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C LIT 357 A: Literature And Film

Sympathy for the Devil: The Rhetoric of Compassion

Meeting Time: 
MWF 12:30pm - 1:20pm
Location: 
SMI 205
SLN: 
11955
Instructor: 
Ellwood Wiggins

Syllabus Description:

If one of the course numbers is full, you may register for it through one of the cross-listed departments: German, CHID, Classics, Literature, Philosophy, and Comp Lit.

Is compassion the foundation of human morality or a dangerously unreliable emotion? This course examines the strategies and motivations in different media of fostering empathy for commonly held enemies or discriminated groups. We examine the ways that casting minorities as objects of pity can strategically forward, but structurally undermine, the project of creating a more open and tolerant society. The syllabus runs from Ancient Greece to depictions of Nazis and terrorists in modern film, and considers philosophical assessments of sympathy alongside examples of its aesthetic manufacture. Half of our readings are in moral philosophy (e.g., Aristotle, Cicero, Rousseau, Adam Smith, Kant, Nietzsche, Arendt), and in each case we use the literary text or film (e.g., Aeschylus, Sophocles, Shakespeare, Lessing, Eliot, Brecht) as a kind of experimental field to evaluate the philosophers’ concepts and claims about the moral efficacy of compassion. Students will also work creatively to engender sympathy in four genres (rhetoric, drama, narrative, film).

This course engages in team-based learning. Students will complete four projects that include both creative and analytical components. Groups work to engender sympathy for a 'bad guy' in four genres: a speech, a scene, a story, and a visual project. During the final, groups will present their project to the class.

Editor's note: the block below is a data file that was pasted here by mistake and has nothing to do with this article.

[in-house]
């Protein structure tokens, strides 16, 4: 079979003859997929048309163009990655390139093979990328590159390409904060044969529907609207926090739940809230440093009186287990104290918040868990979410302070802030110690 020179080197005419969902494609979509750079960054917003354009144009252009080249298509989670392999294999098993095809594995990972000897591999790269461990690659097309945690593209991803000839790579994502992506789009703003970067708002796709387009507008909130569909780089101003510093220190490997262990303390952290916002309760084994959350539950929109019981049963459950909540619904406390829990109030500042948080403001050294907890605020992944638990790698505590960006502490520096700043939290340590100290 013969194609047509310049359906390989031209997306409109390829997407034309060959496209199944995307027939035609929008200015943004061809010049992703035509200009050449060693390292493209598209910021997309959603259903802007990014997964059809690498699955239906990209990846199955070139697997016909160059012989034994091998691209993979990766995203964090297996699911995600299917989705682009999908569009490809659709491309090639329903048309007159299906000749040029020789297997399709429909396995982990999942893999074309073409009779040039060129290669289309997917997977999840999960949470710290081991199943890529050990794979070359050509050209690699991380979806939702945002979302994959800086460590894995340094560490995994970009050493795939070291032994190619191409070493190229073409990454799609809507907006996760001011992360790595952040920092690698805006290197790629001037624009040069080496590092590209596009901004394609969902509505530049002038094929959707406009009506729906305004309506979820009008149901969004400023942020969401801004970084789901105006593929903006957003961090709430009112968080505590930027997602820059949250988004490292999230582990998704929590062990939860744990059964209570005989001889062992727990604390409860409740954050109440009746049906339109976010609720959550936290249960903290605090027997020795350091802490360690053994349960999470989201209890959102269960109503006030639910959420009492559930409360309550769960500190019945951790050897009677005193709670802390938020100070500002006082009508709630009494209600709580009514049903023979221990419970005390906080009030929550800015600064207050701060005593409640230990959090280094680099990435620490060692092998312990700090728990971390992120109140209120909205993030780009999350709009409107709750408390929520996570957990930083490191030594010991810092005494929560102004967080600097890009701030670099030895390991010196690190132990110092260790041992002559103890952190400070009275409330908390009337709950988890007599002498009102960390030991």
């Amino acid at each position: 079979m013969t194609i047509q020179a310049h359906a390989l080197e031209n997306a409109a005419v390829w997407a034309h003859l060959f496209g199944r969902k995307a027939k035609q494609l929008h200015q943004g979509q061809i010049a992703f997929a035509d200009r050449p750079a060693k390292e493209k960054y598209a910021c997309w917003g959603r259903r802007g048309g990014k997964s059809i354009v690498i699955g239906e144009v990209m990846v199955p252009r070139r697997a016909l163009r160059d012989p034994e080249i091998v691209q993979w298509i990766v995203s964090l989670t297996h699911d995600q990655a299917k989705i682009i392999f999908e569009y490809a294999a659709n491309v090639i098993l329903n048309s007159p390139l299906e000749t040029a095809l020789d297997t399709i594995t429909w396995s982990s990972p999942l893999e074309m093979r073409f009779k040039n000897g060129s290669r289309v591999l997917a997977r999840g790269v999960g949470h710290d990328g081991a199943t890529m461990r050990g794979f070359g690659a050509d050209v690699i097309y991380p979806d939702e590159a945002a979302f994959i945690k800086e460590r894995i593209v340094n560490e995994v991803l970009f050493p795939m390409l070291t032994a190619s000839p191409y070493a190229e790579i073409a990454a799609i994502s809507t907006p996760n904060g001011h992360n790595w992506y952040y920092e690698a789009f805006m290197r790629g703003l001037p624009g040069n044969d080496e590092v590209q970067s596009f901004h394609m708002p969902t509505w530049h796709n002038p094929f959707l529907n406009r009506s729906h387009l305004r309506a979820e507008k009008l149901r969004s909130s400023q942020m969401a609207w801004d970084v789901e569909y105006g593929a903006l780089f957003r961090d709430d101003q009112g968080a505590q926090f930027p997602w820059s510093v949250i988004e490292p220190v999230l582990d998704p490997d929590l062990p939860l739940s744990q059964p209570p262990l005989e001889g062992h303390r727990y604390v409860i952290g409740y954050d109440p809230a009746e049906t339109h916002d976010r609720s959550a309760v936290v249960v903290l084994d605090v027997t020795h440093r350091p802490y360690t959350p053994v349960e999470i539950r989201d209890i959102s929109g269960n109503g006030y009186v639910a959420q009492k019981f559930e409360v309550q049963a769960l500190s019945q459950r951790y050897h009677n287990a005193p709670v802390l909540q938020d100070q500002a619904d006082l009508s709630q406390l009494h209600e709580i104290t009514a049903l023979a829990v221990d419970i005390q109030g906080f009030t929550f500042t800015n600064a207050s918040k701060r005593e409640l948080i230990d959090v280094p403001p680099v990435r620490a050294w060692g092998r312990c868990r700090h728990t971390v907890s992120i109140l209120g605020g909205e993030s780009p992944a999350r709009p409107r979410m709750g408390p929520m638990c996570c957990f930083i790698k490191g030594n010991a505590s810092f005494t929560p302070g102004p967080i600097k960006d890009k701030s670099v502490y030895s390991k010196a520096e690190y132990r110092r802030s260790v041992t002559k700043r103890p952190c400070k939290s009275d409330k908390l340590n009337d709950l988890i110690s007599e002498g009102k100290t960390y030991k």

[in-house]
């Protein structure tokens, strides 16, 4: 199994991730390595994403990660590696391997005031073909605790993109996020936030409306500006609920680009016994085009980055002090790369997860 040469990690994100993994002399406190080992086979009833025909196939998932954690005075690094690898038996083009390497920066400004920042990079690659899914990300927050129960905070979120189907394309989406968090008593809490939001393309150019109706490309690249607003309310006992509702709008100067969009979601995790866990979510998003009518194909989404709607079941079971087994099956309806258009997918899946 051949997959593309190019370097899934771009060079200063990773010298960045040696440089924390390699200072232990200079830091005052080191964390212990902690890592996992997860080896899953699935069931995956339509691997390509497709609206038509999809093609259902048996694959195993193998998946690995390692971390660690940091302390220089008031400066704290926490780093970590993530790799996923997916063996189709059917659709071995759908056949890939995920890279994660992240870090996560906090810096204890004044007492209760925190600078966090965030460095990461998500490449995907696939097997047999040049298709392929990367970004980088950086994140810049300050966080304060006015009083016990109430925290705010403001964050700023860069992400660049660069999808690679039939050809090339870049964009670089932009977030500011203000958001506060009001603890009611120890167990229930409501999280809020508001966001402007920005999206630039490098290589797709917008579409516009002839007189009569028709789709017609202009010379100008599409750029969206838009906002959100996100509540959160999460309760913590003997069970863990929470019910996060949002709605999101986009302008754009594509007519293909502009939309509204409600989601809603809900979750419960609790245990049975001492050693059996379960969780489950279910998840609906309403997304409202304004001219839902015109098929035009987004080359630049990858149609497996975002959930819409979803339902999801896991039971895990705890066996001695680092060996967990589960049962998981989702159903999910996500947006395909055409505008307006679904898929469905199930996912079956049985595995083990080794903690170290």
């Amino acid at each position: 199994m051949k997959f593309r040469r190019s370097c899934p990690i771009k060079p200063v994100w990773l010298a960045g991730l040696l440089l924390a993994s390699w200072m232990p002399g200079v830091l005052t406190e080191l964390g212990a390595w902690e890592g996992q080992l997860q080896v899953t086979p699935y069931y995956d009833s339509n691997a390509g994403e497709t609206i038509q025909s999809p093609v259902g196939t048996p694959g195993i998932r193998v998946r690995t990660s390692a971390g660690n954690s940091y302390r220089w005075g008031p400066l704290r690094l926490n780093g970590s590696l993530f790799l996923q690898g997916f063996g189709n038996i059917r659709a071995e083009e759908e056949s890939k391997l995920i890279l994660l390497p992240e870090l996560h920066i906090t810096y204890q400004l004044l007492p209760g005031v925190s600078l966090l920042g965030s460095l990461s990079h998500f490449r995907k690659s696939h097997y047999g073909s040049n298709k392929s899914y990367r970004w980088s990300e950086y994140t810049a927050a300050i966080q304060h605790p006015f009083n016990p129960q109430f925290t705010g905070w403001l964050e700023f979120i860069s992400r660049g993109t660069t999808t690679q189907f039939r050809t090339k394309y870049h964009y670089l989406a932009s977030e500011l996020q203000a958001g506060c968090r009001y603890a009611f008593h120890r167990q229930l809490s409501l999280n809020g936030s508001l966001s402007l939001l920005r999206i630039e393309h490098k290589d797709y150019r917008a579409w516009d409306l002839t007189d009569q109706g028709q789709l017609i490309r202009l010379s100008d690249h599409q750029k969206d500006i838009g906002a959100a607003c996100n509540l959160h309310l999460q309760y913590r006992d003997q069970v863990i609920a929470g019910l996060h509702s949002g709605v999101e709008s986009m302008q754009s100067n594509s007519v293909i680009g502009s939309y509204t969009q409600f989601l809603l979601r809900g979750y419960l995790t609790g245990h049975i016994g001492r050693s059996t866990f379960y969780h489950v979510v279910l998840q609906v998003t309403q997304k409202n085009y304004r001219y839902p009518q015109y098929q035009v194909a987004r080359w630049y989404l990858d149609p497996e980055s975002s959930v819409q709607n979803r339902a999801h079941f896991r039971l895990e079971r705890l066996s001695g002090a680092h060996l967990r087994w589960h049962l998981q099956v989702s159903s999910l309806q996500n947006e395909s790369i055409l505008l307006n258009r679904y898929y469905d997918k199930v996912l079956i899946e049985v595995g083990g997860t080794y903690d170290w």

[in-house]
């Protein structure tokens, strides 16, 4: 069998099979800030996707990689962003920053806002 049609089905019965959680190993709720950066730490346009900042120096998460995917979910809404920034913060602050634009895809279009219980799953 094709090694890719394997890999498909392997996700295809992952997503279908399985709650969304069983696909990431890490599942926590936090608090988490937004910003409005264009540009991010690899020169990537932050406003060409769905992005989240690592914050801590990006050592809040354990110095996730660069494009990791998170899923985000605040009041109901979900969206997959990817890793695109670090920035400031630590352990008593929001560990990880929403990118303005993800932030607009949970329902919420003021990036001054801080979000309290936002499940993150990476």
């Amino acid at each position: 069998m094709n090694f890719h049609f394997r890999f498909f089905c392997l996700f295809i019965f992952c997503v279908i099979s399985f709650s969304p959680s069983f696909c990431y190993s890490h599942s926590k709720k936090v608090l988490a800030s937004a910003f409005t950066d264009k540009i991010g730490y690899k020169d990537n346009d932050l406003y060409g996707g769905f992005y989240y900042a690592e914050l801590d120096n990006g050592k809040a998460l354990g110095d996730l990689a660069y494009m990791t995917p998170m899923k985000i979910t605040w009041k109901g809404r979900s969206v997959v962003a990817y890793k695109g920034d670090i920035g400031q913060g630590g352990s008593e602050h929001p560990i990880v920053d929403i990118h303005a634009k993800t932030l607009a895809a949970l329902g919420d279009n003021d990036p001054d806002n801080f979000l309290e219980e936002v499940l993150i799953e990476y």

This course will count toward Diversity Credit, and VLPA (the philosophy section: I&S).

 

Additional Details:

Is compassion the foundation of human morality or a dangerously unreliable emotion? This course examines the strategies and motivations in different media of fostering empathy for commonly held enemies or discriminated groups. We examine the ways that casting minorities as objects of pity can strategically forward—but structurally undermine—the project of creating a more open and tolerant society. The syllabus runs from Ancient Greece to depictions of Nazis and terrorists in modern film, and considers philosophical assessments of sympathy alongside examples of its aesthetic manufacture. Half of our readings are in moral philosophy (e.g., Aristotle, Cicero, Seneca, Rousseau, Adam Smith, Kant, Nietzsche, Arendt), and in each case we use the literary text or film (e.g., Aeschylus, Sophocles, Thucydides, Shakespeare, Lessing, Eliot, Brecht) as a kind of experimental field to evaluate the philosophers’ concepts and claims about the moral efficacy of compassion. Students will also work creatively to engender sympathy in four genres (rhetoric, drama, narrative, film).

This course engages in team-based learning. Students will complete four projects that include both creative and analytical components. Groups work to engender sympathy for a “bad guy” in four genres: a speech, a scene, a story, and a visual project. During the final, groups will present their project to the class.

 

 

Catalog Description: 
The film as an art form, with particular reference to the literary dimension of film and to the interaction of literature with the other artistic media employed in the form. Films are shown as an integral part of the course. Content varies.
Department Requirements Met: 
Elective for both Literature and Cinema
GE Requirements Met: 
Visual, Literary, and Performing Arts (VLPA)
Status: 
Active
Last updated: 
October 15, 2016 - 9:11pm
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